Okay, I bought a Canon 50mm f1.8 EF lens. I would not have done so if a 40% off the lowest regular price around sale had not come up. I especially would not have done so if I’d known about the unexpected $250 in vet bills that came up afterwards or the unexpected $186 in other expenses or the price of gasoline going back over $2 per litre. Let’s face it; if we could see the future we’d all win the lottery.

But it seems every Canon owner has one of these lenses so … why not me? Just how good is it anyway?

50mm on the 1Ds.
40mm on the 1Ds.

The quality is almost identical to the 40mm ‘pancake’, and indeed it’s not much bigger. For general shooting, both are ‘good’ but neither are ‘excellent’. In fact not only does the classic Super Takumar 50mm f1.4 utterly destroy them in sharpness, the venerable Nikon P610 is also noticeably better (when it actually manages to get a correct focus lock, which is rare these days). This is the sort of thing that makes me want to try a Nikon DSLR.

Now let’s see the two lenses on the crop sensor Canon T100 (from the same place):

40mm on the T100 – about 64mm equivalent.
50mm on the T100 – about 80mm equivalent.

(You may notice the T100 overexposes and the colours are not as rich.)

How is the 50mm for really close-up sharpness?

On the T100 – notice focus did not lock in the right place.
Segment of 100% image at the sharpest area.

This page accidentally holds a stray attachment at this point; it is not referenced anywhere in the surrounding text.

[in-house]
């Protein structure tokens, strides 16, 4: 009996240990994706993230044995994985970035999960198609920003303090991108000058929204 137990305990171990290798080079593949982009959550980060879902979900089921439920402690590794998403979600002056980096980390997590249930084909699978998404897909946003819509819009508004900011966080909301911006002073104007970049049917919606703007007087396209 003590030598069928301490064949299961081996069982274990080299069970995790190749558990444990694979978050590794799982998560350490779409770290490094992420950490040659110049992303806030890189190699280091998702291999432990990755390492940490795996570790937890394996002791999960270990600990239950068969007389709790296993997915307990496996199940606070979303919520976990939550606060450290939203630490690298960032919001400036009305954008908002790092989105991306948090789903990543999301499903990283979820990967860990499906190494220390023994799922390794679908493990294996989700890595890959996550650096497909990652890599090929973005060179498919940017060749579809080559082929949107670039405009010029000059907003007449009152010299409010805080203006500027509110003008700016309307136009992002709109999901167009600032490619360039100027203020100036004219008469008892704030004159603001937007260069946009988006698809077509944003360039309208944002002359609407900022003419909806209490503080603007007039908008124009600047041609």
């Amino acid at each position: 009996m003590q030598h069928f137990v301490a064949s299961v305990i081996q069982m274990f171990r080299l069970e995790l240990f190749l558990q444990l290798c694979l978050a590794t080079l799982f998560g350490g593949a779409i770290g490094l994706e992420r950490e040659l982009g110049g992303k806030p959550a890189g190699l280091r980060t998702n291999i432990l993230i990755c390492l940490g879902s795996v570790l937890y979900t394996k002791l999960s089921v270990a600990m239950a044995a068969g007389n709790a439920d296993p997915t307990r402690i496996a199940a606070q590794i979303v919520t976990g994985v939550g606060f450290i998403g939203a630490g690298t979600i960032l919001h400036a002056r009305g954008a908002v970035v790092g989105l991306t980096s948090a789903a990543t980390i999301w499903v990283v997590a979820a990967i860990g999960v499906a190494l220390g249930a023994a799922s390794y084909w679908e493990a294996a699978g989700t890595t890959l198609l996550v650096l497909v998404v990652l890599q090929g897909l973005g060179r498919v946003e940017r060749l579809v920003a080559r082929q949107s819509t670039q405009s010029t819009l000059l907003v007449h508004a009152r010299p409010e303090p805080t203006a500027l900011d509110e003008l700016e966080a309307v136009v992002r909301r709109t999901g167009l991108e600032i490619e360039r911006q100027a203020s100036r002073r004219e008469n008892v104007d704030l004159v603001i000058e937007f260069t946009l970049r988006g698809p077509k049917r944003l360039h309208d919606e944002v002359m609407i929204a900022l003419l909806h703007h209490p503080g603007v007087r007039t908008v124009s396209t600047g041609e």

Of course these were taken wide-open to give it the toughest test. Again, it’s good but not excellent. Frankly I expect better from Canon. Oh I get it: you’re supposed to spend the big money and buy their top quality lenses instead of spending reasonable amounts and getting mediocre results. That’s another shoot-yourself-in-the-foot strategy from Canon, which goes with their no-third-party-RF-series-lenses announcement. They don’t seem to get the idea of “brand = reputation” and that people will accept lower quality from ‘off-brand’ makes at lower prices but won’t accept lower quality from ‘name brand’ makes at any price. (I have seen this failed marketing strategy before, as in when certain car makers introduced junky low-priced cars to ‘compete’ with the import makes when all they wanted was to get people into showrooms and talk them into higher priced, higher profit vehicles.)

So it’s not the best lens, but can you take a good picture with it?

Evening sky with the 50mm on the 1Ds. No adjustments other than sizing.
Fuzzy seeds with the 50mm on the T100. Cropped and sharpened.

Yes, I guess so. Although it seems to work better on the 1Ds (full frame) than on the T100 (crop sensor). The ‘medium’ focal length afforded by the 1.6 factor on the APS-C camera puts the lens in a range I don’t normally use. Frankly it’s a little disappointing over-all, like every purchase I’ve made lately.

Anyway … Once this holiday weekend is over it’s on with the wood harvest (a couple more loads at most) and then close up the cabin for the season.

Marley finds lens testing boring.